Bake for 40 minutes.

Remove the pan from the oven.  Turn the squash over so the cut side is now facing up.  Using a fork, gently pull the strings of the “spaghetti” toward the middle of the shell.  If it doesn’t pull easily enough you can put it back in the oven for another ten minutes. Fluff up the strings into the middle of each shell.


Divide the tomatoes and onions between the two shells, and top with the shredded cheese.  Return the cookie sheet to the oven, and broil until the cheese is melted and lightly browned.


This can be served as a meal in itself, or a side dish.  I left mine in the shells, and served it as a side with grilled chicken.  We passed the dish, and everyone helped themselves to their own serving of squash – and I have to say – it was a huge hit!

This is so incredibly easy and tasty – and just when you thought it couldn’t get any better – it’s fat free, cholesterol free, and gluten free. It’s definitely a winner in my book, and now that I’ve conquered my fear, I’ll be making it often!

Kathleen’s Kitchen is a column running on once a month. It is written by the amazing Kathleen Neafsey, who loves trying new recipes. Follow her on Twitter @dbmomkat. And make sure to look out for her amazingly fun column, Fabri-Kate.

Kathleen’s Kitchen: Spring has sprung!

By:  Kathleen Neafsey

Spring has sprung…..well barely, weather-wise, but there is a bevy of fresh vegetables just waiting to be brought to the table!  Recently, I was looking to make something that would allow me to combine a load of vegetables and, I wanted to do it using as few pots and pans as necessary.  A trip to the market, a basket of goodies, a little of this, and a little of that, sprinkled with a dash of “hey, let me try this”; and this is what happened:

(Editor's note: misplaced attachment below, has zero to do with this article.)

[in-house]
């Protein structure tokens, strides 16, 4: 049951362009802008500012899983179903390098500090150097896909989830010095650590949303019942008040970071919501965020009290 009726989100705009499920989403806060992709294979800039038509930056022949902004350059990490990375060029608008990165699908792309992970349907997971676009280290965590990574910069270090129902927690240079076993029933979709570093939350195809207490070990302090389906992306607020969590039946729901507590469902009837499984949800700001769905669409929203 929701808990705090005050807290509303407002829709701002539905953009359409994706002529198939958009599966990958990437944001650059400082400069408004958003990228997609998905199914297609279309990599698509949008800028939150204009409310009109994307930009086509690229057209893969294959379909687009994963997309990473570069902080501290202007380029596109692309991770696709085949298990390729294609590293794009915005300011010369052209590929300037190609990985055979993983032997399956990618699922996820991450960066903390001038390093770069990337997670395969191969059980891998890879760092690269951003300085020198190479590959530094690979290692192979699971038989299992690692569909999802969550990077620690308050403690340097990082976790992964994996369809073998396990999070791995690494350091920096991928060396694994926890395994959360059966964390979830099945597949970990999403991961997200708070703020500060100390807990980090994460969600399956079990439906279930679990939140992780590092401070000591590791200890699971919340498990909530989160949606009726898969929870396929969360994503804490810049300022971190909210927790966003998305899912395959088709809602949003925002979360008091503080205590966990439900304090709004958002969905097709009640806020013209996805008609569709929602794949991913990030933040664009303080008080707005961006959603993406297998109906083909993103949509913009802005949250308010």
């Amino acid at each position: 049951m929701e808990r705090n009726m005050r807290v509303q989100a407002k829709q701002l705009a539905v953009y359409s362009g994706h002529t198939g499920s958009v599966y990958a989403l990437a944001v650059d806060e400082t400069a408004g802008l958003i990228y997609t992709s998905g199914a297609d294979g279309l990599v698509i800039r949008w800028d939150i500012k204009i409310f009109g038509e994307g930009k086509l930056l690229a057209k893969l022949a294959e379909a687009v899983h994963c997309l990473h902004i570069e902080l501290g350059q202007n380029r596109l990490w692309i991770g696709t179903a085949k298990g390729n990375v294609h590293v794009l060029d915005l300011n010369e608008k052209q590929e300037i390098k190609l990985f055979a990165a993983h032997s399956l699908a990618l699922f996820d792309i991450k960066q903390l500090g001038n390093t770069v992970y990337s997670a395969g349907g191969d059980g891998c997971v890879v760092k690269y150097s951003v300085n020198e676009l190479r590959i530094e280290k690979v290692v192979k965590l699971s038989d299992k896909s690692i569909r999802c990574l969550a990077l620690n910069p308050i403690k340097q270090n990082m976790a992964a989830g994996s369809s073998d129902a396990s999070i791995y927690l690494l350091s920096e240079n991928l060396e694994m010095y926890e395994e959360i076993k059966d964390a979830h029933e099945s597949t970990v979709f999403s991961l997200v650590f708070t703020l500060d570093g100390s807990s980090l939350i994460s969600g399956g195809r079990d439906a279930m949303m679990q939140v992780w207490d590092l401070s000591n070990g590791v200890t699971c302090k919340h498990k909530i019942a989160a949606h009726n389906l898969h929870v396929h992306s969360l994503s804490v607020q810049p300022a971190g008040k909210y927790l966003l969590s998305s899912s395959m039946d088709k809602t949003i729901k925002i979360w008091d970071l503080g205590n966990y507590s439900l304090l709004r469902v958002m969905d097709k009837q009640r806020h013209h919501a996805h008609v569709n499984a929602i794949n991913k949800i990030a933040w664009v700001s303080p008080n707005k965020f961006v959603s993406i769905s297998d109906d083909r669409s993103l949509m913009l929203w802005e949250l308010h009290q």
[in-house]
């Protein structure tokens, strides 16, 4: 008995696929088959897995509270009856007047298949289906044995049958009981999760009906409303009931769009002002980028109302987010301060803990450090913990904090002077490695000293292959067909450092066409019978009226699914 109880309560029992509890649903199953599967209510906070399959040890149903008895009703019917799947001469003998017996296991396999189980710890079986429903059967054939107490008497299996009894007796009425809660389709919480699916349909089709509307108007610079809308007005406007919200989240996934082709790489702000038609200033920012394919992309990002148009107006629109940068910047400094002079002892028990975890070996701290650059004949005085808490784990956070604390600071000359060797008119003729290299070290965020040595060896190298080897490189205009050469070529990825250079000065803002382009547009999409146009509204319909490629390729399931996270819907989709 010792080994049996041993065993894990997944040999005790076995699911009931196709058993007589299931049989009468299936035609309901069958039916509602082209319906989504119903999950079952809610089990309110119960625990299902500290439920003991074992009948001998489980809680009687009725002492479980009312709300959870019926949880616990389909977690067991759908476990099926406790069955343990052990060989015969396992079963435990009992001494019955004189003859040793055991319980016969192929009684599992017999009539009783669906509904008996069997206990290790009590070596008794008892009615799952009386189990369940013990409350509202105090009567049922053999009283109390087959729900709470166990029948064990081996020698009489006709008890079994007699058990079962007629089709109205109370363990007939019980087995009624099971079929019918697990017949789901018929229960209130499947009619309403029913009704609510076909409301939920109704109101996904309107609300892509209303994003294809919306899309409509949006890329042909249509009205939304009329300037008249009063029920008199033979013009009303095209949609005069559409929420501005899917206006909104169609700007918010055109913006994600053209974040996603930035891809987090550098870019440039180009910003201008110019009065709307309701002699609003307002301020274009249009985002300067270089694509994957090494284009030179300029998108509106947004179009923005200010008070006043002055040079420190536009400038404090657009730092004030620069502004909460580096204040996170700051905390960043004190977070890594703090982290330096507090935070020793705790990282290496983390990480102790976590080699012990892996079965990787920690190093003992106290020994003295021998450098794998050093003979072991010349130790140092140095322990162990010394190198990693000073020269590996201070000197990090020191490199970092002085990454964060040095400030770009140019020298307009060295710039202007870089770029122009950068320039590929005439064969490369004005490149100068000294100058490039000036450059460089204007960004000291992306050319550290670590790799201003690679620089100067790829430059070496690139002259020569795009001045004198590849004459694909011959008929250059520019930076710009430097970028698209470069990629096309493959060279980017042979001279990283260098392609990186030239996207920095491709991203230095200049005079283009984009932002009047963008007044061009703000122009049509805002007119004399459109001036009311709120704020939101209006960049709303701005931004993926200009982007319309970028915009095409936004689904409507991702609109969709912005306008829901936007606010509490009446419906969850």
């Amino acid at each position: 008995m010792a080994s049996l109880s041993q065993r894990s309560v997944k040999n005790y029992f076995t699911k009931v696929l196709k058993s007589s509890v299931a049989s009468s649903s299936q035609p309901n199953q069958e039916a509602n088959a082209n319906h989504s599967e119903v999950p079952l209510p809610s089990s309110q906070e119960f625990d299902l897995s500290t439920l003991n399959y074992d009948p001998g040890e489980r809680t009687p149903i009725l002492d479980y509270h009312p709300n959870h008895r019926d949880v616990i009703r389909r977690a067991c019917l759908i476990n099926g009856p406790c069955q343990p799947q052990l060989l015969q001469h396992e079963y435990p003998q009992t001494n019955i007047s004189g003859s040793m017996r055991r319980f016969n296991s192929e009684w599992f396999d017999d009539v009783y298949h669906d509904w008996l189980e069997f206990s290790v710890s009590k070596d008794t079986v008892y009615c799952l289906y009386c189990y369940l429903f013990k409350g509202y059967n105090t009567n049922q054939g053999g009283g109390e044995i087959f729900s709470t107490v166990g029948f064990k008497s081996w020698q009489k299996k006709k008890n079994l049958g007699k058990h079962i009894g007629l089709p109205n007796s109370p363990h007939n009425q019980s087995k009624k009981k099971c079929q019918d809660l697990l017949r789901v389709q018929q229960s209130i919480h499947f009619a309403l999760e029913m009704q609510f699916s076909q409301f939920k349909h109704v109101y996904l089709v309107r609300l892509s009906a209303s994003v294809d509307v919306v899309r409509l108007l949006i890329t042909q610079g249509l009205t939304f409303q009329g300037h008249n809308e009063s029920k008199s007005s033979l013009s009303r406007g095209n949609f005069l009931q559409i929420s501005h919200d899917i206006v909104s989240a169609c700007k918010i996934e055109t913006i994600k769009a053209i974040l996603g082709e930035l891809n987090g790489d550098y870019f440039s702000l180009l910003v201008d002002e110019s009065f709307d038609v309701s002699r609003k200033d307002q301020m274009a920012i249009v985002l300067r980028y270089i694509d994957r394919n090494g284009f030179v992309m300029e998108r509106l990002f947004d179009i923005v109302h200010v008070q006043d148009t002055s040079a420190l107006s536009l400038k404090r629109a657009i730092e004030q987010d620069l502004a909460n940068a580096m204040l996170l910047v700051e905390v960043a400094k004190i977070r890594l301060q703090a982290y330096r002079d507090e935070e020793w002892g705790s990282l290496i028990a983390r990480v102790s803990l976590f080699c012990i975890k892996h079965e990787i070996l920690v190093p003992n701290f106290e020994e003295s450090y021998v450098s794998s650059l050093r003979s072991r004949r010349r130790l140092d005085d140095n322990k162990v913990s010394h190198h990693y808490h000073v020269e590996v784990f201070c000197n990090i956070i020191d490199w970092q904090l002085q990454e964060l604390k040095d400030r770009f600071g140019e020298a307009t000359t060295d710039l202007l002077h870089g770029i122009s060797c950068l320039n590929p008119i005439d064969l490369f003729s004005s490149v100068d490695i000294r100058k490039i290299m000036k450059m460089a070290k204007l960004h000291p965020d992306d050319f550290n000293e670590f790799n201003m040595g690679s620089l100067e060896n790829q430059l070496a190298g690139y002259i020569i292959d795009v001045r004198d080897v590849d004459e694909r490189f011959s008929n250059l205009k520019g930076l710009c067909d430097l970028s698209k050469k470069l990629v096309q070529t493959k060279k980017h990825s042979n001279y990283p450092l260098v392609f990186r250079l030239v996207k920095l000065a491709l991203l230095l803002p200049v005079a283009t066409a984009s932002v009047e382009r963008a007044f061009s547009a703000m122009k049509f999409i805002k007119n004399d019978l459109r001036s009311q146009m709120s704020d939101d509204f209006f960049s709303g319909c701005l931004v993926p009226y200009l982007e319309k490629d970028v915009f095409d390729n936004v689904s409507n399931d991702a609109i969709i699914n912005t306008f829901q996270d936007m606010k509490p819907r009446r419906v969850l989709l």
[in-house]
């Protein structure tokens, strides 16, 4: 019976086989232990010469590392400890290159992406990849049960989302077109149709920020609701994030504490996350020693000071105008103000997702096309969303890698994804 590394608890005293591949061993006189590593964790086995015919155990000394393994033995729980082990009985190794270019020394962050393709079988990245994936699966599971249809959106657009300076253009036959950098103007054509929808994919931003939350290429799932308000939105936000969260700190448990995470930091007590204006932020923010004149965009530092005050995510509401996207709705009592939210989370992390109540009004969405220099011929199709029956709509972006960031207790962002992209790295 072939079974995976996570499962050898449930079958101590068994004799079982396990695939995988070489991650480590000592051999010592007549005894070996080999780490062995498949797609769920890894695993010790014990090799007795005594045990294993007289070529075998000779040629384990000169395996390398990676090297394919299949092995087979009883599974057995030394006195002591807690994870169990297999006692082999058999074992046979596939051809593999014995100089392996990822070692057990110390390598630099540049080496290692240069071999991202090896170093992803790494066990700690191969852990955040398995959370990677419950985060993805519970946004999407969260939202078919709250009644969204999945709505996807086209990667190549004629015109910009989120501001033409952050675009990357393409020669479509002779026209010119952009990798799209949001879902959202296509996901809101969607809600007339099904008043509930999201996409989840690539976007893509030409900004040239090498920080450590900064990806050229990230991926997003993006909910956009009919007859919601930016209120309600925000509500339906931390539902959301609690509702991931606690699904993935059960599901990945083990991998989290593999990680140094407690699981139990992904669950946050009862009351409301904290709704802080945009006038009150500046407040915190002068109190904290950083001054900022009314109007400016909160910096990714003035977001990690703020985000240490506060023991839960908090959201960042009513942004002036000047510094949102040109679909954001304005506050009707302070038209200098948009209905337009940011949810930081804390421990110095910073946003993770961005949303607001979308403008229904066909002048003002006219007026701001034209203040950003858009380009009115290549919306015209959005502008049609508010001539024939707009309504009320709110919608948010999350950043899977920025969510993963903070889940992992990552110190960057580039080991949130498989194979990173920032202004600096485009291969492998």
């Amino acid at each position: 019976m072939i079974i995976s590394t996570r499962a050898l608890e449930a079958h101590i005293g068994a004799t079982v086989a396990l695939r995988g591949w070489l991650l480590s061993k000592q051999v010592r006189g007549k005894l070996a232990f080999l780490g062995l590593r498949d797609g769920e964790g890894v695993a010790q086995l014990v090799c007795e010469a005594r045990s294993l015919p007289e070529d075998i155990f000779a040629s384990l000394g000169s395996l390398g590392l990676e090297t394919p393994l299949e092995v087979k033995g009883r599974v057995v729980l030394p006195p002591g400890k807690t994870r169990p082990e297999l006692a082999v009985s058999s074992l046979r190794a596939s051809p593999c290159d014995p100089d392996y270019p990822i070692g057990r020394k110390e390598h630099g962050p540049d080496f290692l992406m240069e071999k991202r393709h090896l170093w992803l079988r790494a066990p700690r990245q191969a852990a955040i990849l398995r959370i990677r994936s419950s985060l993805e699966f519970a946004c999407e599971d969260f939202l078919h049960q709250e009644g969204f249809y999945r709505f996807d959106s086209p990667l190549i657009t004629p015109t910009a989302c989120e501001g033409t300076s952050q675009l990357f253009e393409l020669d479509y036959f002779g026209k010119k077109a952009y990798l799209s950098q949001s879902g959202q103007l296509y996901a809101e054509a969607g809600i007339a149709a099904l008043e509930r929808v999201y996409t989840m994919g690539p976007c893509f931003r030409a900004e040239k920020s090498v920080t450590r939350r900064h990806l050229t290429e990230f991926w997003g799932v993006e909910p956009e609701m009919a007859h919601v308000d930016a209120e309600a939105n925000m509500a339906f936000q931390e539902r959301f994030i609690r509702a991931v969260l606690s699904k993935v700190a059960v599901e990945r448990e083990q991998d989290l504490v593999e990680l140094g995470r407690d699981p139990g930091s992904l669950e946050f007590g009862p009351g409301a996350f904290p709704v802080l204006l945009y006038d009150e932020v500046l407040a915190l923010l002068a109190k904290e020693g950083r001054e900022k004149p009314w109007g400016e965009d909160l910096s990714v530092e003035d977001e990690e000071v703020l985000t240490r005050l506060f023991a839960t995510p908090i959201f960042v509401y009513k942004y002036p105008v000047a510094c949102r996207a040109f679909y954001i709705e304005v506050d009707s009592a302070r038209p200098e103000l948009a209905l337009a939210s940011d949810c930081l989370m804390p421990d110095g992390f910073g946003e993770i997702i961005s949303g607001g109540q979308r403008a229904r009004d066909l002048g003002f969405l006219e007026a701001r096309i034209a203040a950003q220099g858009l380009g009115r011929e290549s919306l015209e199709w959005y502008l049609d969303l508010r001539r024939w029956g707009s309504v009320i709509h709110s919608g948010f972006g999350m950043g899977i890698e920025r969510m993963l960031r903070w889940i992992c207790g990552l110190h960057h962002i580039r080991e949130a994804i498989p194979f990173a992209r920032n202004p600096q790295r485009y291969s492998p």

Roasted chicken on a bed of vegetables in a white wine sauce!

The first time I made this I didn’t use wine, but chicken broth instead.  It was delicious, but the next time I figured I could tweak it just a bit more.  Very tasty, and it’s just one roasting pan to wash!!  Yay!!!

Here’s what you’ll need:



Chicken breasts, thighs, and/or legs – on the bone, skin on.

One bunch of asparagus (about one pound)

Two medium zucchini

Two yellow squash

One large white or red onion

Four or five red potatoes


1 clove garlic, finely chopped

1/4 cup chicken broth or stock

1/4 cup white cooking wine

salt and pepper to taste

One teaspoon sage

One teaspoon poultry seasoning

One teaspoon fresh or dried parsley

First:  Preheat the oven to 400 degrees.  Rinse all the vegetables and the chicken.

Next:  Mix all the spices in a small bowl, and set aside.


Then:  Combine the wine and chicken broth in a measuring cup, and add half of the combined spices.  Set aside the rest of the spices to be sprinkled on the chicken.

Start by trimming the asparagus, and cutting it into bite size pieces; do the same with the carrots.  Cut the zucchini, squash, and onion into slices about one inch thick. Cut the potatoes into quarters (or smaller, depending on the size of the potatoes).